Richard Kock: One of the most interesting things that I experienced in my career was in 2015, when I was in Kazakhstan, which has a beautiful steppe habitat with very extreme weather. This is where historically the mammoths and the sabre tooth tigers come from and also a species called the saiga antelope. It’s a fast-reproducing antelope that still live in Central Asia having survived the Pleistocene, unlike many species, although they’re now a critically endangered species.

We started seeing a phenomenon there – a disease wiping out the population – over an area the size of the UK. 230,000 animals died over a period of about three weeks. It was extraordinary. We found out there was a bacteria that is quite common around the world called Pasteurella multocida which was, for some reason, suddenly able to invade each individual saiga antelope across the landscape. But there had been no transmission of the bacteria which means the bacteria must’ve been present in the animal.

We then found that a recent change in the weather had caused the bacteria to become activated inside the animals. Now I’m not saying it was climate change but it’s amazing what happened with the change in the climate: a warm-blooded mammal was affected by a pathogen due to a change in the environmental conditions and had a 100 per cent mortality rate.

Climate change, however, will bring these types of conditions about more often which could lead to 100 per cent mortality of the human population. So, for me, this is the existential threat for our species.

Interestingly, COVID-19 has a 1-2 per cent mortality rate which is extremely mild yet look what it does to our economy. So we must wake up as humans and realize that there are threats out there, through our own fault, which could eliminate us as a species, and the sooner we wake up, the better.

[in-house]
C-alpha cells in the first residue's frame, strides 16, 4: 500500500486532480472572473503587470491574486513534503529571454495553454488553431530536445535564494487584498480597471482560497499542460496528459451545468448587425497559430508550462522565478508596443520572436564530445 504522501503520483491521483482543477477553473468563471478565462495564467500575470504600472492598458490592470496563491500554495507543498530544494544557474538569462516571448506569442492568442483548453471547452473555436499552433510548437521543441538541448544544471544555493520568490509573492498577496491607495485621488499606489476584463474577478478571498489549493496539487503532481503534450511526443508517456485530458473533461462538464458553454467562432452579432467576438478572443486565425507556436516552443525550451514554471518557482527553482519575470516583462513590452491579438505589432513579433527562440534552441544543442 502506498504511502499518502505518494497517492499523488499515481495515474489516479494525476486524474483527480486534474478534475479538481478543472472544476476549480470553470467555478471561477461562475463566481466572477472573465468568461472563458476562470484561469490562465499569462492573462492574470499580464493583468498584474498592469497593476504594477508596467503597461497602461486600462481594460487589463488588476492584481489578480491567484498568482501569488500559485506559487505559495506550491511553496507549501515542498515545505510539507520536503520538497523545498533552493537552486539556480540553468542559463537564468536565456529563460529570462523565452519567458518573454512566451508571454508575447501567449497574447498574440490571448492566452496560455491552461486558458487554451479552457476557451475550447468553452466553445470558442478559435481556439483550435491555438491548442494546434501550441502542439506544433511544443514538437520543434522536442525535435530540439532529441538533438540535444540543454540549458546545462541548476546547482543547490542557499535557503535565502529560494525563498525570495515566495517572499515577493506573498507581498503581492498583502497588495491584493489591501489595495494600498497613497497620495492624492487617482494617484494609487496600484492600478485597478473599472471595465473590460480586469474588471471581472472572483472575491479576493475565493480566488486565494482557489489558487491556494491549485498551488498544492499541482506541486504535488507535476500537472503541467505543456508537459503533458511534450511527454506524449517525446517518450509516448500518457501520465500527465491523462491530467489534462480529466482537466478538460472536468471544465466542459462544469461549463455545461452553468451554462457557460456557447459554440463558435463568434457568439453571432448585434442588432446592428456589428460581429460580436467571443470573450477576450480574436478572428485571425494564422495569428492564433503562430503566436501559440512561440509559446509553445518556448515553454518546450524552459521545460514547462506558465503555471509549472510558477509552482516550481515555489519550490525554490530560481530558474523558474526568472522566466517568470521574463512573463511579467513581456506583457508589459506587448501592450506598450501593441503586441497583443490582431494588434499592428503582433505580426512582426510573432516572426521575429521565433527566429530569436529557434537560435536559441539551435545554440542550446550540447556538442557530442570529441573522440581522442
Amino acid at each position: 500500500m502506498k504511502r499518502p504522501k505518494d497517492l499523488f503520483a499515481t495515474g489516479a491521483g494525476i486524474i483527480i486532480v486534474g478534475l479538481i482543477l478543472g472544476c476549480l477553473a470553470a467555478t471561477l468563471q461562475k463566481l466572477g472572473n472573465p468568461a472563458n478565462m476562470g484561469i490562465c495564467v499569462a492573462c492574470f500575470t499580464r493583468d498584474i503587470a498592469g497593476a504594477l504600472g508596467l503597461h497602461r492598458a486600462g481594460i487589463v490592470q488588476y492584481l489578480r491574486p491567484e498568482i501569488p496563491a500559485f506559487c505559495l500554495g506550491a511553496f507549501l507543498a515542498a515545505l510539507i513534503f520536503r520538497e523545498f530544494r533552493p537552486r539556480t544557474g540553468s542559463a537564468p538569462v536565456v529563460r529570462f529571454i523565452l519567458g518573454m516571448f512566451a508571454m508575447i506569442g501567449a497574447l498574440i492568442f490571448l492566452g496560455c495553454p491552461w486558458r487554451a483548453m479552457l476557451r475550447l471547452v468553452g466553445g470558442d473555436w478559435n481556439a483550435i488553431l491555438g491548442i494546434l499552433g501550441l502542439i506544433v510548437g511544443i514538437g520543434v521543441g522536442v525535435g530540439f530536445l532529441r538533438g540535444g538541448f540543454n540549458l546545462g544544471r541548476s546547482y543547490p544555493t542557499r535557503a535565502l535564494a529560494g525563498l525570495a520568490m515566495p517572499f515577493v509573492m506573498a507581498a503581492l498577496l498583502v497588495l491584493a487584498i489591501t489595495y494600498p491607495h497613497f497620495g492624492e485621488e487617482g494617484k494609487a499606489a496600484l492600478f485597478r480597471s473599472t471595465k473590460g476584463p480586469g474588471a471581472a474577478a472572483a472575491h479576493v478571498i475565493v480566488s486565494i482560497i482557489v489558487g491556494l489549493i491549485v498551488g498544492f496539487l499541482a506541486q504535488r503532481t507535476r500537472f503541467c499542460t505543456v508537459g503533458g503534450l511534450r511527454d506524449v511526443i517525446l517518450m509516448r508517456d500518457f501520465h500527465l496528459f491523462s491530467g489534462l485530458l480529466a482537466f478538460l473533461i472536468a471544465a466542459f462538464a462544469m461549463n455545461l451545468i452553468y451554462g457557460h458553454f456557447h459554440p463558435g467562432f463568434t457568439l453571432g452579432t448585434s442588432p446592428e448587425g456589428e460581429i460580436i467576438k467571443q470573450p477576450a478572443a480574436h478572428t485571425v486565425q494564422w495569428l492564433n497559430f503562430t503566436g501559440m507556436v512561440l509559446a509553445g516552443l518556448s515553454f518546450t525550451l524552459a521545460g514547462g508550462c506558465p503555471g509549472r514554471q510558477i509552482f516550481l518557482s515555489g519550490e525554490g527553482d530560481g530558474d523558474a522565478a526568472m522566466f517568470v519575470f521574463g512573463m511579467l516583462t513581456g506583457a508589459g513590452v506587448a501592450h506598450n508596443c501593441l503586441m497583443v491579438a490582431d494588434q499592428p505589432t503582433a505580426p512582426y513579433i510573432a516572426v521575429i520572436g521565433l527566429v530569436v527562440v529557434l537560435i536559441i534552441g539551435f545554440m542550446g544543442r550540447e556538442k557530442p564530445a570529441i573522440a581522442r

From the Himalayan mountains being discernible to local residents in India for the first time in decades to falling CO2 emissions, which could lead to the largest annual fall since the Second World War, some have argued that a silver lining to the pandemic has been that the natural world has been able to heal. How far does this show that the scale and pace of change needed to address other environmental crises, such as the climate and biodiversity crises, is possible? 

Tim Benton: It’s interesting because, although we’ve got a blip in terms of a temporary reduction in CO2 emissions, it’s not a reduction in CO2 in the atmosphere.

So, in one sense, that brings home that being Paris-compliant is a huge ask because if still, under all of the rigours of the lockdown we’re currently in, we’re still thereabouts for what we would have to do to be Paris-compliant, then that shows how far we’ve still got to go.

But I think the more important question is whether the current crisis is changing people’s attitudes towards nature so that when they come out of lockdown the say: ‘Enough is enough.’

So, rather than the silver lining being that the environment is healing itself, the silver lining might be that people come out of lockdown and say: ‘We want to make sure that this sort of thing never happens again and that requires us to live in different ways as we move ahead.’

Richard Kock: You know, I think we rather burden ourselves with this belief that we can’t change but we could reduce our meat consumption by 75 per cent next week.  It’s going to have implications for the meat industry, but the fact is, it can all be done in a week.